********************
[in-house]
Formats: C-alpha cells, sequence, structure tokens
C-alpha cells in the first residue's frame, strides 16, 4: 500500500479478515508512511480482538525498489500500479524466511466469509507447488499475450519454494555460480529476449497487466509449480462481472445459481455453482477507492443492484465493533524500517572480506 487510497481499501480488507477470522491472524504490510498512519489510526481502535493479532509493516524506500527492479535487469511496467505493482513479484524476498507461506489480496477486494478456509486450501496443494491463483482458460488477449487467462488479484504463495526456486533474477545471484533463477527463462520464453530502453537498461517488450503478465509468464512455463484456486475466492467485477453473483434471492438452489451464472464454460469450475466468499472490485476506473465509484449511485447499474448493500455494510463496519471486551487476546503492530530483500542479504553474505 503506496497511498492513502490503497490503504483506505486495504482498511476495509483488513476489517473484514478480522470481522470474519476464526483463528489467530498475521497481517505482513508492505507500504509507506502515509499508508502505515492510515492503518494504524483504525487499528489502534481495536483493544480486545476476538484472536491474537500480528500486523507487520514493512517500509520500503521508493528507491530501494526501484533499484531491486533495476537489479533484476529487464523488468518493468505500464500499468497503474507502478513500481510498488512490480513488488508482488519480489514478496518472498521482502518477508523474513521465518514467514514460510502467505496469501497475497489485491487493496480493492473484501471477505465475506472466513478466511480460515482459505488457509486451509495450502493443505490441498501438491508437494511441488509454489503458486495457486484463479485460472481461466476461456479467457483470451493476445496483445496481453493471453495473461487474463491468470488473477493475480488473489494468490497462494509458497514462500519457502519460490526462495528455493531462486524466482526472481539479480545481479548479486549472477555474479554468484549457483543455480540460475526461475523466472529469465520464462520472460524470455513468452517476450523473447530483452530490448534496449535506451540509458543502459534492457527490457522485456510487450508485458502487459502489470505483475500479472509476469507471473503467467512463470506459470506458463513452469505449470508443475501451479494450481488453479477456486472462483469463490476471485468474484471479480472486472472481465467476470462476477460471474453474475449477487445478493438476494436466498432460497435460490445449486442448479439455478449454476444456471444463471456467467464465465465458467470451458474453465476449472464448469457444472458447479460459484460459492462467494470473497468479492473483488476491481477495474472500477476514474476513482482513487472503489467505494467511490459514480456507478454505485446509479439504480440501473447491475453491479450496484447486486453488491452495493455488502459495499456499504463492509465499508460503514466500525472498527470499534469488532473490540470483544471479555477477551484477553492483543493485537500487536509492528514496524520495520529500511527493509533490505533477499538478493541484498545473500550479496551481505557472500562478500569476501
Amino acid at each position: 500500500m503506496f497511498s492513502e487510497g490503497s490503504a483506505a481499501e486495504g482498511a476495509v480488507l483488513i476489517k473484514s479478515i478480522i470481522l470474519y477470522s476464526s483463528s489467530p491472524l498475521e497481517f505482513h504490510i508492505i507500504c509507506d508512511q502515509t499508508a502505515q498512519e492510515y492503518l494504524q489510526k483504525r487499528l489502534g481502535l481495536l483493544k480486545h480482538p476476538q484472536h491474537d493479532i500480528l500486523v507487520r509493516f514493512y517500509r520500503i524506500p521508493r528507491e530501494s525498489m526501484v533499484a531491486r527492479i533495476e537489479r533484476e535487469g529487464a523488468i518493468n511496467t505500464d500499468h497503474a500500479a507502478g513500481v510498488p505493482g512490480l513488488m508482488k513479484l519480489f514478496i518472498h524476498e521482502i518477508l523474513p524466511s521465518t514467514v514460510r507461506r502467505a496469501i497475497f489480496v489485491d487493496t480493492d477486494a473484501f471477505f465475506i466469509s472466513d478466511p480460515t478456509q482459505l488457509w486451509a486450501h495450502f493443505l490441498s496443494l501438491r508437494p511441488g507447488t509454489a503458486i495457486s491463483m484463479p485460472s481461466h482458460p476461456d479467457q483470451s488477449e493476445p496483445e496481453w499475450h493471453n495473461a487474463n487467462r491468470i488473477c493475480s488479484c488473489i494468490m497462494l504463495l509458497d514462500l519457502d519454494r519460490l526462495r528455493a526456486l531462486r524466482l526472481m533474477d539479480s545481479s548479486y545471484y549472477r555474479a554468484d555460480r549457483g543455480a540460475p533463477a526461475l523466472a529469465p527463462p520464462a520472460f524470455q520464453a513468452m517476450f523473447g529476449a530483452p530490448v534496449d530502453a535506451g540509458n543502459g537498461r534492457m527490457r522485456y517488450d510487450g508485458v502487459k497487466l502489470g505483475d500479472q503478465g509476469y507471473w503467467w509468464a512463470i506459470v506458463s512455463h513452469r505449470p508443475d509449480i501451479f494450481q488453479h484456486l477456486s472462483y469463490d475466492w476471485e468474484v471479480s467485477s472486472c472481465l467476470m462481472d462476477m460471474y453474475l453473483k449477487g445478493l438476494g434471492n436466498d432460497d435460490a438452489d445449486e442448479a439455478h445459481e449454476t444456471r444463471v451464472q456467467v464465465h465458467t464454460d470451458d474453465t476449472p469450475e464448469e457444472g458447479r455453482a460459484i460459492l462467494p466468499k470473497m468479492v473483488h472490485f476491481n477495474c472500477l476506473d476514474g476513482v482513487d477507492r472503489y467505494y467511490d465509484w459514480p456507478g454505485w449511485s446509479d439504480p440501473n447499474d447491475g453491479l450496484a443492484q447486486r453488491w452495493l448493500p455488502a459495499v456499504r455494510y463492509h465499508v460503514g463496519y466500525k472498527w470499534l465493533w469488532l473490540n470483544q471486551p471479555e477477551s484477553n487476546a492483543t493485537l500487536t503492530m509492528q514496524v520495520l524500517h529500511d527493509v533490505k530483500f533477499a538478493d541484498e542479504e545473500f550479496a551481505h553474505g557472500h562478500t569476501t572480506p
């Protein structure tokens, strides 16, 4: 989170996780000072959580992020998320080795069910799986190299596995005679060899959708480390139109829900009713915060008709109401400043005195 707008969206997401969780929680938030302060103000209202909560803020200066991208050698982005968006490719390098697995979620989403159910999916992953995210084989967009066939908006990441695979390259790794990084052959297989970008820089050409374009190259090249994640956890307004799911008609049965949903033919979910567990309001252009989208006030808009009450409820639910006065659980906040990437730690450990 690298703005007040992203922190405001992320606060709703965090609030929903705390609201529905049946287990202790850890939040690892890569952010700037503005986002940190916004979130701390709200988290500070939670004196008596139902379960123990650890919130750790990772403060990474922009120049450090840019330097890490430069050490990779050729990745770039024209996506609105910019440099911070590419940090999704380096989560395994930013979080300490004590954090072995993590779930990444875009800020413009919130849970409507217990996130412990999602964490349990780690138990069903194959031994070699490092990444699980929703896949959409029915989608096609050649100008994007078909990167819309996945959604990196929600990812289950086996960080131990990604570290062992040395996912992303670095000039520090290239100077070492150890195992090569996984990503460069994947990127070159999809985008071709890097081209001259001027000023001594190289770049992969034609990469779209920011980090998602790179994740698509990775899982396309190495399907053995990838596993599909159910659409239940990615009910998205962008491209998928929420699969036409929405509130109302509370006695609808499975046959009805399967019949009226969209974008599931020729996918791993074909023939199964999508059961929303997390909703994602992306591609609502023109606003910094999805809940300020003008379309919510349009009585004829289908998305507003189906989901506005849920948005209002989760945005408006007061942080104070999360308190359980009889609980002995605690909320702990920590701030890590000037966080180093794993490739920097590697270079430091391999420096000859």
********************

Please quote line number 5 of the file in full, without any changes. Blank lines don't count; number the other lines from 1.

């Protein structure tokens, strides 16, 4: 989170996780000072959580992020998320080795069910799986190299596995005679060899959708480390139109829900009713915060008709109401400043005195 707008969206997401969780929680938030302060103000209202909560803020200066991208050698982005968006490719390098697995979620989403159910999916992953995210084989967009066939908006990441695979390259790794990084052959297989970008820089050409374009190259090249994640956890307004799911008609049965949903033919979910567990309001252009989208006030808009009450409820639910006065659980906040990437730690450990 690298703005007040992203922190405001992320606060709703965090609030929903705390609201529905049946287990202790850890939040690892890569952010700037503005986002940190916004979130701390709200988290500070939670004196008596139902379960123990650890919130750790990772403060990474922009120049450090840019330097890490430069050490990779050729990745770039024209996506609105910019440099911070590419940090999704380096989560395994930013979080300490004590954090072995993590779930990444875009800020413009919130849970409507217990996130412990999602964490349990780690138990069903194959031994070699490092990444699980929703896949959409029915989608096609050649100008994007078909990167819309996945959604990196929600990812289950086996960080131990990604570290062992040395996912992303670095000039520090290239100077070492150890195992090569996984990503460069994947990127070159999809985008071709890097081209001259001027000023001594190289770049992969034609990469779209920011980090998602790179994740698509990775899982396309190495399907053995990838596993599909159910659409239940990615009910998205962008491209998928929420699969036409929405509130109302509370006695609808499975046959009805399967019949009226969209974008599931020729996918791993074909023939199964999508059961929303997390909703994602992306591609609502023109606003910094999805809940300020003008379309919510349009009585004829289908998305507003189906989901506005849920948005209002989760945005408006007061942080104070999360308190359980009889609980002995605690909320702990920590701030890590000037966080180093794993490739920097590697270079430091391999420096000859």